Up until now we hadn’t really been sure we would make it to Montenegro in time for the HUBB meeting near Kolasin. Looking at the maps while planning this trip it seemed like it would be doable to fit it in our time frame and the others things we wanted to do, but we weren’t quite sure. The last thing we want to do while on the road is stress out, so we tend to be flexible with our plans. You know, the hang loose, everything goes attitude. Now that we’re this close to the border with Bosnia i Herzegovina it dawns on us that we shouldn’t have any problems getting to the meeting, even at a relaxed pace and some sight-seeing detours. Happy campers!
While I walk to the camp site store for some provisions, Sofie packs up our sleeping gear. We’re ready to roll by 9:30. It takes less than 30 minutes to get to the border. This will be the first border crossing where there’s a proper check of the bike’s paperwork, but everything seems in order. And apparently we’re not yet known as enemies of the state, spies or terrorists. It al goes pretty smooth.
Speed limits are a bit of a let down though. 80kph? Are these guys kidding?
Less than 5 minutes in it is already pretty clear that you’re in a different country. A bit weird considering this was all just one country under Tito. But we hadn’t spotted any mosques in Croatia and at least in this part of BIH they are a pretty common sight.
We ride into Bihac to pull some Bosnian Marks from an ATM and fill up on fuel. Bihac seems to be a commercial hub for car wash shops. The city is filled with them in all sizes. Smaller villages around clearly focus more on tyre shops and vulcanizers. In every little hamlet, no matter how small, there seem to be at least 3 of them. I guess it says something about the general state of the roads.
For lunch we stop in a small bar on the side of the road in some non-descript village. While we’re parking the bikes a group of young kids across the street are waving and gesturing that we should twist the throttle a little. The Tenere’s single with stock pipes does not seem to impress them too much though. But 14000RPM on the FZ6 gets some properly excited.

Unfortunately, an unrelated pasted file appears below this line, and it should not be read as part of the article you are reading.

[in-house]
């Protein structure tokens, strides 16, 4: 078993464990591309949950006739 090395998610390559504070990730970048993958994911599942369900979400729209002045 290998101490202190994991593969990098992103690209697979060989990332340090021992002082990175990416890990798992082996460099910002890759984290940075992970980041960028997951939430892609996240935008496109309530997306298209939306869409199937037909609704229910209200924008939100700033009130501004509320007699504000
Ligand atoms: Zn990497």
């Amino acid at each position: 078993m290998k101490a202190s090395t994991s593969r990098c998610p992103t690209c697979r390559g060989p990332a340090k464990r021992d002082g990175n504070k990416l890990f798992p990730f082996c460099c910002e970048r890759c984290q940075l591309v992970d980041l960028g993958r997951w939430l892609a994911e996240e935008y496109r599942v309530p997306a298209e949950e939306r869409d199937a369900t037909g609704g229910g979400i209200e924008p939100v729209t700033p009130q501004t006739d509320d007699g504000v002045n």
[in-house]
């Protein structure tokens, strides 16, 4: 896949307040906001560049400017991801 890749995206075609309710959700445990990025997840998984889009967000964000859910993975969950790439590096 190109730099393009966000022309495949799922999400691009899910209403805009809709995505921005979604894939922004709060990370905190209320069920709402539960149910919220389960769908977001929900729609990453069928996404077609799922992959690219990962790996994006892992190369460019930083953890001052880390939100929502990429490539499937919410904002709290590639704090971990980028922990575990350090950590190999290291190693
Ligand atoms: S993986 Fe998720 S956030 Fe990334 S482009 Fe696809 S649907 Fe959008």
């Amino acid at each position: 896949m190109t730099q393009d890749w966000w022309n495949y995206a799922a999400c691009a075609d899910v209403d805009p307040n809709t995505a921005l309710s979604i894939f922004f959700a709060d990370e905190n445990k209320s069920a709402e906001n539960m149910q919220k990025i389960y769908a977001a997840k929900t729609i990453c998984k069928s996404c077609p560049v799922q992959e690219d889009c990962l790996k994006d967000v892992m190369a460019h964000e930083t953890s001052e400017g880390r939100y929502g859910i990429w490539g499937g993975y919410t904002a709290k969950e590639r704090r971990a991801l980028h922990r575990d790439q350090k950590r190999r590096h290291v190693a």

English, German or French don’t get us very far with placing an order, but some sign language and the few words of Russian we know get the job done. Although the waiter is still looking at us like we just stepped out of a UFO. While we’re waiting for the food we watch life pass by on the main road through the village. Volkswagen Golfs appear to be all the rage, as about one in three cars that pass are of that persuasion. Most of them a couple of generations old though. We’ll be having a lot of fun “Golf-spotting” for the rest of our trip through the country.
People seem to be a bit more reserved here than in Croatia. But when we get up to leave after a very tasty lunch the owner of the place comes over gesturing we should wait. He’s dragging what looks to be his grand daughter behind him. Apparently she’s the only one around that knows a few words in English. He wants her to wish us a good trip through Bosnia and dragged her over from god knows where just to tell us that. I could not imagine any bar owner doing such a thing back home. So the reserved attitude of the people should definitely not be confused with unfriendliness.
While we continue our trip we’re in for another little surprise. On the map the road between Bosanska Krupa and Bosanska Petrovac looked like a pretty major road. On the ground it looks a little different.
We were expecting to come across some gravel roads, but not really on this stretch. The poor FZ isn’t really made for this kind of terrain. Sofie tries to pretend it is her DRZ, but the suspension doesn’t cope that well with all the potholes so she’s glad when we hit tarmac again after about 30km.
Closing in on Kljuc we’re intriged by the landscape. It doesn’t really dawn on us at first.
But this does not quite look natural.
We roll into Jajce a little after 4PM. According to the map there should be a camp site around so we decide to look for it. It’s not that hard, it’s signposted. The camp site is basic but the pitches are nice, it’s clean, the price is pretty reasonable and there’s a restaurant.
Dinner is a 20m walk away, and there’s Wifi! We couldn’t ask for more. Except for the nice piece of meat with an absolutely divine smoked paprika sauce. Afterwards we hit the sack pretty early.